discovers the body and finds its temperature to be 23 degrees C,
and at noon the body's temperature is down to 18.5 degrees C.
Assuming that the medical examiner had a normal temperature
of 37 degrees C when he was alive, when was he murdered?
A. 3 am E. 7 am
B. 4 am F. 8 am
C. 5 am G. 9 am
D. 6 am
26. Geometry of Differential Equations
A differential equation of the form
dy
 f ( x, y )
dx
gives geometric information about the graph of y(x).
If the graph of y(x)
It tells us:
goes through the
point (x,y), then the
slope of the graph at dy
that point is equal to  f ( x, y )
f(x,y). dx
27. An example:
We can draw a picture of this as follows. For the
dy
differential equation y  x , we have:
dx
If the graph goes through (2,3), the slope must be 1 there.
If the graph goes through (0,0), the slope must be 0 there.
If the graph goes through (-1,-2), the slope must be -1 there.
28. Put it on a graph...
The slope of the arrow at any point is equal to y - x at that point.
This kind of picture is called a "direction field" for the differential
equation dy/dx = y - x .
We can use this to solve the differential equation geometrically and
recover the graph of the function.
29. The idea is to start somewhere on the
direction field and simply follow the arrows:
The idea is to start
This graphical technique is useful for getting qualitative
information about solutions of differential equations, especially
when they cannot be integrated.
30. Here are a couple for you to try...
y ' = 2 ( y - y 2)
31. y ' = 3 x sin(2y)
32. Numerical methods
Another way to gain insight into solutions of differential equations
is to use numerical methods for their solution. The simplest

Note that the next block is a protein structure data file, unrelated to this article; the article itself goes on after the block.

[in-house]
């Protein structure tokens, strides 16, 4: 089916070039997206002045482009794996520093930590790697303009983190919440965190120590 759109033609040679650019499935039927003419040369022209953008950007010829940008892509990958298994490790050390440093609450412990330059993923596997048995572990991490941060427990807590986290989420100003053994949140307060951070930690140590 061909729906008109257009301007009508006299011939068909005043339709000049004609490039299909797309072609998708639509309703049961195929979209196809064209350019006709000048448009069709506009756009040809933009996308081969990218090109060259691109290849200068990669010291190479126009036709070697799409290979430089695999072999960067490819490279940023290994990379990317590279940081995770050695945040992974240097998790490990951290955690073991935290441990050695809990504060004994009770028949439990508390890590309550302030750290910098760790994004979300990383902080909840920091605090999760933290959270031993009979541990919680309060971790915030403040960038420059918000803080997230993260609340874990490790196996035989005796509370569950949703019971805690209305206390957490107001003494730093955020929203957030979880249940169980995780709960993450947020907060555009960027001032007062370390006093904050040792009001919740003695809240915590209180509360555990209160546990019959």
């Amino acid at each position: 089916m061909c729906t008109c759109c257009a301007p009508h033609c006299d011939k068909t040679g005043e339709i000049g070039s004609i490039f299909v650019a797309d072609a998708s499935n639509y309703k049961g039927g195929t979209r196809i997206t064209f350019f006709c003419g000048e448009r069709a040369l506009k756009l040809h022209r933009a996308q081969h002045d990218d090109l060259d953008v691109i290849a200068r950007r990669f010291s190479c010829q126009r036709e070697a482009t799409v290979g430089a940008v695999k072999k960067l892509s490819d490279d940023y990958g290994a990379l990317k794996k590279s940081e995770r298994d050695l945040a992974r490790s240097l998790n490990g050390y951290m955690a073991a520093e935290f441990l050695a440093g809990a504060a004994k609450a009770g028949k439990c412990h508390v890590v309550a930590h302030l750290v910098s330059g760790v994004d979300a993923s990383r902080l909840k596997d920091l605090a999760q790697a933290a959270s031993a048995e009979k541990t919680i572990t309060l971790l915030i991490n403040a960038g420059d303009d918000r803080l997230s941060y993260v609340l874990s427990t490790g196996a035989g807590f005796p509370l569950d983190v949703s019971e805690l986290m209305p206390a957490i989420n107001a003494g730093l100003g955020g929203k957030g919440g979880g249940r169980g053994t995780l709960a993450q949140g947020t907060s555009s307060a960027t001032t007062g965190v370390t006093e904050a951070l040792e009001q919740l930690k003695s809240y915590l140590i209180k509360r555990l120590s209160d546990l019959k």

numerical method is called Euler's method.
Euler's method is easy to understand if you relate it to two things
1. The left endpoint (rectangle) method for estimating integrals,
and
2. The fundamental theorem of calculus.
Or, you can think of Euler's method in terms of
differentials:
y  x  x   y ( x)  x y ' ( x)
33. Euler’s method
You can algebraically manipulate most first-order equations,
until they are in the form:
y'(x) = f(x,y)
Euler's method then combines the differential formula with the
differential equation:
y  x  x   y ( x)  x f ( x, y )
In Euler's method, we simply ignore the small errors and
repeatedly use the resulting equation with a small value of x
to construct a table of values for y(x) (that can then be graphed,
for instance).
34. An example...
y ' = y - x, y(0) = 2
(this is the example we graphed before).
We'll use x = 0.1 The choice of x is usually dictated by the
problem or the situation. The smaller x is the more accurate the
approximated solution will be, but of course you need to do more
work to cover an interval of a given length.
For the first step, we can use that x=0 and y=2, therefore
y ' = 2. Euler's method then tells us that:
y(x + x) = y(x) + f(x,y) x
y(0.1) = 1 + (2 - 0) 0.1 = 1.2
35. Continue...
For the second step, we have x = 0.1, y = 2.2, therefore y' = 2.1.
Euler's method then gives:
y(0.2) = 2.2 + 2.1(0.1) = 2.41
We continue in this manner and fill in the following table
x y f (x,y ) = y - x
0 2 2
0.1 2.2 2.1
0.2 2.41 2.21
0.3 2.631 2.331
0.4 2.8641 2.4641
0.5 3.11051 2.61051
0.6 3.371561 2.771561
0.7 3.6487171 2.9487171
0.8 3.94358881 3.14358881
0.9 4.257947691 3.357947691
1 4.59374246 3.59374246
36. Maple...
Maple tells us that the exact solution of the equation
x
y ' = y - x that has y(0) = 2 is y(x) = x + 1 + e
and so we have y(1) = 4.718281828.
So the Euler method result is pretty close (within 10%). We
could do better by decreasing x, but of course then we'd
need more steps to reach x = 1.
You'll get to try a couple of these on this week's homework.